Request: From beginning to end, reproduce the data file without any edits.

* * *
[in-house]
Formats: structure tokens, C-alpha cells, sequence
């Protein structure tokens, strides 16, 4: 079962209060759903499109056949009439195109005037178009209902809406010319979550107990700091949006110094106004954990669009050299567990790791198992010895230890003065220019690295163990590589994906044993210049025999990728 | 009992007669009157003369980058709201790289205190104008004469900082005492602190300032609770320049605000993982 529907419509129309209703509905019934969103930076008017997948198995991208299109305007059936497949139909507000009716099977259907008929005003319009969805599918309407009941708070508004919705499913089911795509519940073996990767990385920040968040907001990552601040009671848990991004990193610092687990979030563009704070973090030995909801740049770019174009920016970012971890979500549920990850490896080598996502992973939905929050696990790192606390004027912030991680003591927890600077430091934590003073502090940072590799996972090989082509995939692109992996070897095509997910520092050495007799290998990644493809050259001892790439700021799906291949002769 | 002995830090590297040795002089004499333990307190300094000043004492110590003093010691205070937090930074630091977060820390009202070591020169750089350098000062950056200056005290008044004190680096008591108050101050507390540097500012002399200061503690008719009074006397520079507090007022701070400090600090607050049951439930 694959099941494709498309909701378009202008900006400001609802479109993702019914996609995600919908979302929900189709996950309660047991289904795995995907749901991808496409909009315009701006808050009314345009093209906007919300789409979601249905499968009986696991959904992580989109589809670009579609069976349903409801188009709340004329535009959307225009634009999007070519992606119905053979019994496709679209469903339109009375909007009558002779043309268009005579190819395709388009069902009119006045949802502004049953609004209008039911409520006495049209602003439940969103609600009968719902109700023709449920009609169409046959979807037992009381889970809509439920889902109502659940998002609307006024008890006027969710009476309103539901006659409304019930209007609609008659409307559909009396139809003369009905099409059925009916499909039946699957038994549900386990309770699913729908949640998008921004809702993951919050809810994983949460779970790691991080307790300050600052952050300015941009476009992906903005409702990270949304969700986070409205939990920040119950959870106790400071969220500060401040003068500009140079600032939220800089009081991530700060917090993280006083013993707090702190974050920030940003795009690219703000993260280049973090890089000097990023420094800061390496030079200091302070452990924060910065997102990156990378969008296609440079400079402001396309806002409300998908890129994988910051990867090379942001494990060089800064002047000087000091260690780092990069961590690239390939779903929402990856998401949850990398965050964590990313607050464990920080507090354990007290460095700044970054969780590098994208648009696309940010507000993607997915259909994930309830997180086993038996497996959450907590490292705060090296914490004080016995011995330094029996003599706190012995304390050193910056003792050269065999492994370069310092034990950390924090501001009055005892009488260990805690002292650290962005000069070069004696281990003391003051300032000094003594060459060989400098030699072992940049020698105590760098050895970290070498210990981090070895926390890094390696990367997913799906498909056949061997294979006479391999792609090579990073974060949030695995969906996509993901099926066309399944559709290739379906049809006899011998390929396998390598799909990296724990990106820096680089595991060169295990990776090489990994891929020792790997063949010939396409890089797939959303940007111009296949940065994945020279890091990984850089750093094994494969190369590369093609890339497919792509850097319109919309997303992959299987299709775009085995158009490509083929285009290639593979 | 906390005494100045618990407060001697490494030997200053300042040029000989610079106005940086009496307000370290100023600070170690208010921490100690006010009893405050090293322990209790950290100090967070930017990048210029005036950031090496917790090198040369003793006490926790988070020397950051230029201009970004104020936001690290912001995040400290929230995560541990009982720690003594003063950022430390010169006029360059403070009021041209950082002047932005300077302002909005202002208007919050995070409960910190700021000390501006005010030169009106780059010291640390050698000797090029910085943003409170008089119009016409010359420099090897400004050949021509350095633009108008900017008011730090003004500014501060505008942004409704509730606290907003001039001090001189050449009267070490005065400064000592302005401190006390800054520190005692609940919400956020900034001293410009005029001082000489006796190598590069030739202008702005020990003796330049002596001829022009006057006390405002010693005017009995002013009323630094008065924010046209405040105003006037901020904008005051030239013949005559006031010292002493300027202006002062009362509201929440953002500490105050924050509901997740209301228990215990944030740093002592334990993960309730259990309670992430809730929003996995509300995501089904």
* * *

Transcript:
[in-house]
Formats: structure tokens, C-alpha cells, sequence
């Protein structure tokens, strides 16, 4: 079962209060759903499109056949009439195109005037178009209902809406010319979550107990700091949006110094106004954990669009050299567990790791198992010895230890003065220019690295163990590589994906044993210049025999990728 | 009992007669009157003369980058709201790289205190104008004469900082005492602190300032609770320049605000993982 529907419509129309209703509905019934969103930076008017997948198995991208299109305007059936497949139909507000009716099977259907008929005003319009969805599918309407009941708070508004919705499913089911795509519940073996990767990385920040968040907001990552601040009671848990991004990193610092687990979030563009704070973090030995909801740049770019174009920016970012971890979500549920990850490896080598996502992973939905929050696990790192606390004027912030991680003591927890600077430091934590003073502090940072590799996972090989082509995939692109992996070897095509997910520092050495007799290998990644493809050259001892790439700021799906291949002769 | 002995830090590297040795002089004499333990307190300094000043004492110590003093010691205070937090930074630091977060820390009202070591020169750089350098000062950056200056005290008044004190680096008591108050101050507390540097500012002399200061503690008719009074006397520079507090007022701070400090600090607050049951439930 694959099941494709498309909701378009202008900006400001609802479109993702019914996609995600919908979302929900189709996950309660047991289904795995995907749901991808496409909009315009701006808050009314345009093209906007919300789409979601249905499968009986696991959904992580989109589809670009579609069976349903409801188009709340004329535009959307225009634009999007070519992606119905053979019994496709679209469903339109009375909007009558002779043309268009005579190819395709388009069902009119006045949802502004049953609004209008039911409520006495049209602003439940969103609600009968719902109700023709449920009609169409046959979807037992009381889970809509439920889902109502659940998002609307006024008890006027969710009476309103539901006659409304019930209007609609008659409307559909009396139809003369009905099409059925009916499909039946699957038994549900386990309770699913729908949640998008921004809702993951919050809810994983949460779970790691991080307790300050600052952050300015941009476009992906903005409702990270949304969700986070409205939990920040119950959870106790400071969220500060401040003068500009140079600032939220800089009081991530700060917090993280006083013993707090702190974050920030940003795009690219703000993260280049973090890089000097990023420094800061390496030079200091302070452990924060910065997102990156990378969008296609440079400079402001396309806002409300998908890129994988910051990867090379942001494990060089800064002047000087000091260690780092990069961590690239390939779903929402990856998401949850990398965050964590990313607050464990920080507090354990007290460095700044970054969780590098994208648009696309940010507000993607997915259909994930309830997180086993038996497996959450907590490292705060090296914490004080016995011995330094029996003599706190012995304390050193910056003792050269065999492994370069310092034990950390924090501001009055005892009488260990805690002292650290962005000069070069004696281990003391003051300032000094003594060459060989400098030699072992940049020698105590760098050895970290070498210990981090070895926390890094390696990367997913799906498909056949061997294979006479391999792609090579990073974060949030695995969906996509993901099926066309399944559709290739379906049809006899011998390929396998390598799909990296724990990106820096680089595991060169295990990776090489990994891929020792790997063949010939396409890089797939959303940007111009296949940065994945020279890091990984850089750093094994494969190369590369093609890339497919792509850097319109919309997303992959299987299709775009085995158009490509083929285009290639593979 | 906390005494100045618990407060001697490494030997200053300042040029000989610079106005940086009496307000370290100023600070170690208010921490100690006010009893405050090293322990209790950290100090967070930017990048210029005036950031090496917790090198040369003793006490926790988070020397950051230029201009970004104020936001690290912001995040400290929230995560541990009982720690003594003063950022430390010169006029360059403070009021041209950082002047932005300077302002909005202002208007919050995070409960910190700021000390501006005010030169009106780059010291640390050698000797090029910085943003409170008089119009016409010359420099090897400004050949021509350095633009108008900017008011730090003004500014501060505008942004409704509730606290907003001039001090001189050449009267070490005065400064000592302005401190006390800054520190005692609940919400956020900034001293410009005029001082000489006796190598590069030739202008702005020990003796330049002596001829022009006057006390405002010693005017009995002013009323630094008065924010046209405040105003006037901020904008005051030239013949005559006031010292002493300027202006002062009362509201929440953002500490105050924050509901997740209301228990215990944030740093002592334990993960309730259990309670992430809730929003996995509300995501089904």